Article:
The related 501©4 (not mentioned on the current website) is or was EIN# 113666574, and formerly called “Promise to Protect, Inc.”.  IN 2010, the 501©3 claimed NC legal domicile, but its related entity TN (both under Grier Weeks).  The related entity claims 2002 startup. Hard to find the earliest returns, but through FYE2015 (probably fiscal year 2014 only), they are:

Total results: 3Search Again. NAPC (the 501©4) EIN# 11-3666574, NB no returns showing for YE2016 yet.


From the entity website, briefly (Protect.org), I looked at the board of directors (didn’t recognize any of them).

But it turns out one of them has come recently from California, although I found this out when he became President & CEO of “Northwest Arkansas Council” in June 2017, which it says started in the 1990s, but was foreshadowed by the Arkansas Business Council (see “The Walton’s” and banker connections who wanted better infrastructure (airport, highways, water authority) for their area and would of course expand the employment base in the process. Nelson Peacock was in the White House and Homeland Security under Barack Obama before he was helping run UC-Irvine and government relations (see link for better description), but he hails from Arkansas originally and (eventually I saw) his father Joe was a city attorney from 1972-2010 (when his long-time wife died), and had also been a state representative.

Here’s from that announcement of hiring Peacock away from University of California in 2017, linked above:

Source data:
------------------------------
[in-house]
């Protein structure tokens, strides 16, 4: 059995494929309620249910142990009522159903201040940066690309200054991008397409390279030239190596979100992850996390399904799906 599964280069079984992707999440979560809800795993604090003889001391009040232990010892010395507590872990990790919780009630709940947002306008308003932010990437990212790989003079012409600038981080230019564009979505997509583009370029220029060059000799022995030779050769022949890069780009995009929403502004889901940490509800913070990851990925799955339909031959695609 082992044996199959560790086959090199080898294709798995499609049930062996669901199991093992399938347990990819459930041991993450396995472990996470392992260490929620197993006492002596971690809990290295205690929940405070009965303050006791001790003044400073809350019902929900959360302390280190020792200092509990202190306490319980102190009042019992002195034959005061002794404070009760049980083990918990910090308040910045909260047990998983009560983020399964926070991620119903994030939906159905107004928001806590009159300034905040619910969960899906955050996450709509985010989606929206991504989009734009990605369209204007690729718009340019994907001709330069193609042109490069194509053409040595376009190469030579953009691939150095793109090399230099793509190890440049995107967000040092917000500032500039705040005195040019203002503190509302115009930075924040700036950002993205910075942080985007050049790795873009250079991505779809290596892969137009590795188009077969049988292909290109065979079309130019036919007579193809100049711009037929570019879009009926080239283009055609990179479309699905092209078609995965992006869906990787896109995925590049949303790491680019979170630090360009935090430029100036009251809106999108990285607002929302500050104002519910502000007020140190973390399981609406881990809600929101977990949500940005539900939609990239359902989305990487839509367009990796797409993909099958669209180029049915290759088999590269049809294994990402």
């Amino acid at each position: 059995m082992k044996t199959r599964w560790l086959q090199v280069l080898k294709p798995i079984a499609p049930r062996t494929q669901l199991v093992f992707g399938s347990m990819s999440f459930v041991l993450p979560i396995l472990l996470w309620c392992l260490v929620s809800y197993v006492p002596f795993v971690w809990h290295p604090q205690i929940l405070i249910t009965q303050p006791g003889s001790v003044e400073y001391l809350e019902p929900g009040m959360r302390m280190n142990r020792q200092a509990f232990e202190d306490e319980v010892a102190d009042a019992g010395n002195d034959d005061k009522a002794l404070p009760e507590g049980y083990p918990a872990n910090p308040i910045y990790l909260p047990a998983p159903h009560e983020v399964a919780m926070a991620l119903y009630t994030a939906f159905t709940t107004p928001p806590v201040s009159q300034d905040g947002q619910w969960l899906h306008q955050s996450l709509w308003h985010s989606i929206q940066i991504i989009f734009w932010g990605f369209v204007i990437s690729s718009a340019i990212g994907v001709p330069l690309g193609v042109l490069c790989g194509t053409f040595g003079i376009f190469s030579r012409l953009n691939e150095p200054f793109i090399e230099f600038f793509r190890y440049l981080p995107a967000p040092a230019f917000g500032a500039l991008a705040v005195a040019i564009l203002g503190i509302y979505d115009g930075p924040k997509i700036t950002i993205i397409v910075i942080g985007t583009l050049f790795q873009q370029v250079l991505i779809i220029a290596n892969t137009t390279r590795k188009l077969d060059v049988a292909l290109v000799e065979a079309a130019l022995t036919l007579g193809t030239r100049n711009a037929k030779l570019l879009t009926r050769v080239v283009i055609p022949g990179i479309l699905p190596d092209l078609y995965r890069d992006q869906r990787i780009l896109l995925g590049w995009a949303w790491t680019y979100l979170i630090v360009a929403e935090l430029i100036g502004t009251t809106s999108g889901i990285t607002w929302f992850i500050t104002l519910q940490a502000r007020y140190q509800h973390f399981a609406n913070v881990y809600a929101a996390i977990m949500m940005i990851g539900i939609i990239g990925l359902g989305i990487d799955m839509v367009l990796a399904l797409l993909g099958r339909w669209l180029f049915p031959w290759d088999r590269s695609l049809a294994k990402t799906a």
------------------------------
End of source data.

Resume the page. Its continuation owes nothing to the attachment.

…Peacock will soon leave his position as senior vice president government relations at the University of California Office of the President.  In the role, he oversees all aspects of state and federal governmental relations for the $32.5 billion University of California system, which includes 10 UC campuses, five academic medical centers and three national laboratories.

Prior to this, Peacock was appointed by President Barack Obama to lead the Office of Legislative Affairs for the U.S. Department of Homeland Security (DHS). In this role, he was responsible for all aspects of the department’s interactions with Congress on issues related to counter terrorism, immigration, cyber security and natural disasters. Peacock oversaw the congressional teams of seven operational agencies of DHS, including the United States Coast Guard, U.S. Customs and Border Protection, the U.S. Secret Service, Transportation Security Administration and the Federal Emergency Management Administration.

Peacock also served as senior counsel to Senator Joe Biden on the Judiciary Committee of the United States Senate where he advised the future Vice President on homeland security, crime and intellectual property issues.

Peacock is just the third president and CEO hired to lead the 27-year-old Northwest Arkansas Council. The first was Uvalde Lindsey, currently a state senator who led the Council from 1990-2005. Peacock replaces Mike Malone, who was the Council’s president and CEO from 2006-2016. Malone resigned to become Northwest Arkansas coordinator for Runway Group, LLC in Bentonville

{{Hold that thought, I looked for the Runway Group, LLC and what it represents, the day after writing this section..//LGH}}

The ARKANSAS connection is also in part possibly (and it seems here as to serving in those White House administrations, before serving in the Obama admin) a Clinton Connection. As such, it’s worth looking into, especially when there are any other even partial red-flags, like why two tiny (respectively speaking) nonprofit leaders were able to get a resolution passed with endorsement (86 co-sponsors) by so many legislators — even though a Resolution expresses intent.  It doesn’t activate anything directly — and I’ll bet plenty of those signers also signed resolutions to promote fatherhood.